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Spitzer declines to blame politics for downfall
CAMBRIDGE, Mass. — Eliot Spitzer, the former governor of New York who resigned after admitting to patronizing prostitutes, told a crowd at Harvard University that his actions were wrong and that any revenge motives on the part of investigators who uncovered the scandal are immaterial.
When asked by a member of the audience during a Q&A following Mr. Spitzer’s address on financial regulation whether the former governor’s aggressive investigations of Wall Street practices led to his public humiliation at the hands of political enemies, Mr. Spitzer demurred.
“I appreciate the spirit in which that question was asked, but I’ll be very direct,” Mr. Spitzer said. “I won’t respond to it, and it’s not material to me or why I resigned. I resigned because I thought it was the right thing to do, and the actions that led to it were wrong. I said this very clearly that whatever may have led to their [investigators] going public doesn’t relate to anything to that I did, it doesn’t excuse it.”
Mr. Spitzer resigned in March 2008 after a federal wiretap revealed his meeting at a Washington hotel with a prostitute from a service called the Emperors Club V.I.P.
In a nearly two-hour session, Mr. Spitzer laid out his rationale for government intervention in the marketplace as part of a series sponsored by Harvard’s Edmond J. Safra Foundation Center for Ethics. His address was titled “From Ayn Rand to Ken Feinberg How Quickly the Paradigm Shifts. What Should Be the Rationale for Government Participation in the Market?”
As attorney general of New York, Mr. Spitzer’s hardball tactics against Wall Street firms’ aggressive business practices won him the ire of financiers, though his speech Thursday at times took an almost forgiving tone toward Wall Street.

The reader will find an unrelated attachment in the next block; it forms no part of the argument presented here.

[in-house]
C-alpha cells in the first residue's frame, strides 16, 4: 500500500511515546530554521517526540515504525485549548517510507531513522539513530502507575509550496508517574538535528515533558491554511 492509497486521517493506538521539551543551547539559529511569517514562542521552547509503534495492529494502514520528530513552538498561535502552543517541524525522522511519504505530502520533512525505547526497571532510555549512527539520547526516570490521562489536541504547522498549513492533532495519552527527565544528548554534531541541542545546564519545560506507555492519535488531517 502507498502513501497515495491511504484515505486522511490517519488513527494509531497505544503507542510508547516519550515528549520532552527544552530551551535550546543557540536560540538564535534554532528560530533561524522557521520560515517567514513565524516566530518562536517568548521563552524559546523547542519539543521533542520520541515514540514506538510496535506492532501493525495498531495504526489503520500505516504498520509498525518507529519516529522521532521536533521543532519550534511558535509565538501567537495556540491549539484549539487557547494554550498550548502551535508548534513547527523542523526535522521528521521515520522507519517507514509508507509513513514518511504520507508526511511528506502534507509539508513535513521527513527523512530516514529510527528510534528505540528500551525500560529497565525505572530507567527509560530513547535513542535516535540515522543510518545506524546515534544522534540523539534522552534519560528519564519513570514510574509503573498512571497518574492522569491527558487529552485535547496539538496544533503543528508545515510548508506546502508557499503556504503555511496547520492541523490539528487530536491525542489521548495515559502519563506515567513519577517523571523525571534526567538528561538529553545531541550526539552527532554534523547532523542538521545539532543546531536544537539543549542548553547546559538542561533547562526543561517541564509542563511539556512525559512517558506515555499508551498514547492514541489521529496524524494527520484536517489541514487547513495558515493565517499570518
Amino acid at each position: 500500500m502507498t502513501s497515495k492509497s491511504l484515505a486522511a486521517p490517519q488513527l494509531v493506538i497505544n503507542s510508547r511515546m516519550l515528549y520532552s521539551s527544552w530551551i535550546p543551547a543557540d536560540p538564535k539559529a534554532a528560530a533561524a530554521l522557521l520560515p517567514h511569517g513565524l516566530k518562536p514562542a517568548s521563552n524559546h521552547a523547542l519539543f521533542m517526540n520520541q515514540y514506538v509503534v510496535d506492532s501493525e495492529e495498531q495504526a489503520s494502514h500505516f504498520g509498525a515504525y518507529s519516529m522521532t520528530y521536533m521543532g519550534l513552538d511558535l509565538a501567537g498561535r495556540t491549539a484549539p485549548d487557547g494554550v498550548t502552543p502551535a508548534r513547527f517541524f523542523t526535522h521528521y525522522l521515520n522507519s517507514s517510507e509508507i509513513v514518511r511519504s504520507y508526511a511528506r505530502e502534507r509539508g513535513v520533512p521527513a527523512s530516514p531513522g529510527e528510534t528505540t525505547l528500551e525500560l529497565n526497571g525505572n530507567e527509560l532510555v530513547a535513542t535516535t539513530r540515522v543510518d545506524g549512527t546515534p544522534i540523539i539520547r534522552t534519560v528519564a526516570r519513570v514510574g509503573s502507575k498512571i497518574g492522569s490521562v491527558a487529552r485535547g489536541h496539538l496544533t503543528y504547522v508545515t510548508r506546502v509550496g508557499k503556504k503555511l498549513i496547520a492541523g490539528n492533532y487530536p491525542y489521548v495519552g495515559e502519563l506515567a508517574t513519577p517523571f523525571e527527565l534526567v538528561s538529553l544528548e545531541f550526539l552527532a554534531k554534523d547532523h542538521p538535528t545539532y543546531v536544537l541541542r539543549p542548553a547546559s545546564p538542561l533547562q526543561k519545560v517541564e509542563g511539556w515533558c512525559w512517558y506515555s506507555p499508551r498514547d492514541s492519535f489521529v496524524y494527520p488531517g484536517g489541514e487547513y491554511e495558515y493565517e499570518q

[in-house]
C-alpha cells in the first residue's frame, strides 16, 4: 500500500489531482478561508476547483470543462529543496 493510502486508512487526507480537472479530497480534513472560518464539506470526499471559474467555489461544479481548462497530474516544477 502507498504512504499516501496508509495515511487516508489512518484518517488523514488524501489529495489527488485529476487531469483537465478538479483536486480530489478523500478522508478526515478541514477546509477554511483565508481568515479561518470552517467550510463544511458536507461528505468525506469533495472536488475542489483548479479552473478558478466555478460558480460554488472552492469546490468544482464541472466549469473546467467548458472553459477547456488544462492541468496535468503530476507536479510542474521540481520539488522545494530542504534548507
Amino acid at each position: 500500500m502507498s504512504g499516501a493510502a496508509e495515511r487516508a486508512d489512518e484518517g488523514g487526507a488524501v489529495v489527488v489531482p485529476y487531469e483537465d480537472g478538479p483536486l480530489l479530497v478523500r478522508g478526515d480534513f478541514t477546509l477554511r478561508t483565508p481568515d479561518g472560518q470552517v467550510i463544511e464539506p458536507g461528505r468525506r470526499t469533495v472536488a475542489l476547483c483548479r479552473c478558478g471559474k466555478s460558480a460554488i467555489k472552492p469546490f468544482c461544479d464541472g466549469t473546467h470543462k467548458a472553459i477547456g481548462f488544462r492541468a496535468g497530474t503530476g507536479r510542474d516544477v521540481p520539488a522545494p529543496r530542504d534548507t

“Maybe I’m a little less judgmental now, maybe I’m not,” said Mr. Spitzer, who also defended businesses’ motivation for engaging in monopolistic practices. “There’s nowhere in the 10 Commandments that says ‘Thou shalt not be a monopolist.’”
Kristin Davis, the madam who said she provided prostitutes to Mr. Spitzer for five years, was dismayed to hear that the former governor was invited to speak by a center focused on ethics. Ms. Davis penned a letter to the Harvard law professor who invited him, Lawrence Lessig, director of the Safra Center.
“I am greatly intrigued as to what Mr. Spitzer could contribute to an ethical discussion when as Chief Executive Law Enforcement Officer of NY he broke numerous laws for which he has yet to be punished,” Ms. Davis wrote in the letter, which was posted on her Web site Wednesday. “As Attorney General, he went around arresting and making examples out of the same escort agencies he was frequenting.”
Joseph Wrinn, a spokesman for Harvard, said he had no comment about how Mr. Spitzer’s appearance affects the reputation of the university.
However, Mr. Lessig defended the invitation, saying Mr. Spitzer’s professional accomplishments gave him credibility to talk about government intervention in the marketplace and that his personal problems were not relevant to this topic.
“Governor Spitzer was invited not to ‘give advice on ethics,’ but to address the topic of research at the center, ‘institutional corruption,’” he said in an email to The Washington Times. “About that, he is a world expect [sic]. No doubt, his plainly illegal and unethical behavior weighs against one’s judgment about him personally. It does not diminish, however, his insight into the subject we asked him to address.”
Mr. Lessig compared inviting Mr. Spitzer to speak to the legitimacy of studying the writings of former presidents Richard Nixon on foreign affairs and Thomas Jefferson, a slaveholder, who wrote eloquently on liberty.
“[S]o too do I believe it wrong to ignore the insight of one of the 20th centuries [sic] most important prosecutors of corruption of all sorts,” Mr. Lessig said. “Learning from Nixon doesn’t make you a criminal. Learning from Jefferson doesn’t make you want own slaves. And I doubt listening to Spitzer will make anyone commit the wrongs which he was rightly criticized for committing.”
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Born in 1930 in rural Missouri, Charles Vandegriffe, Sr., brings his time and place to the Communities.
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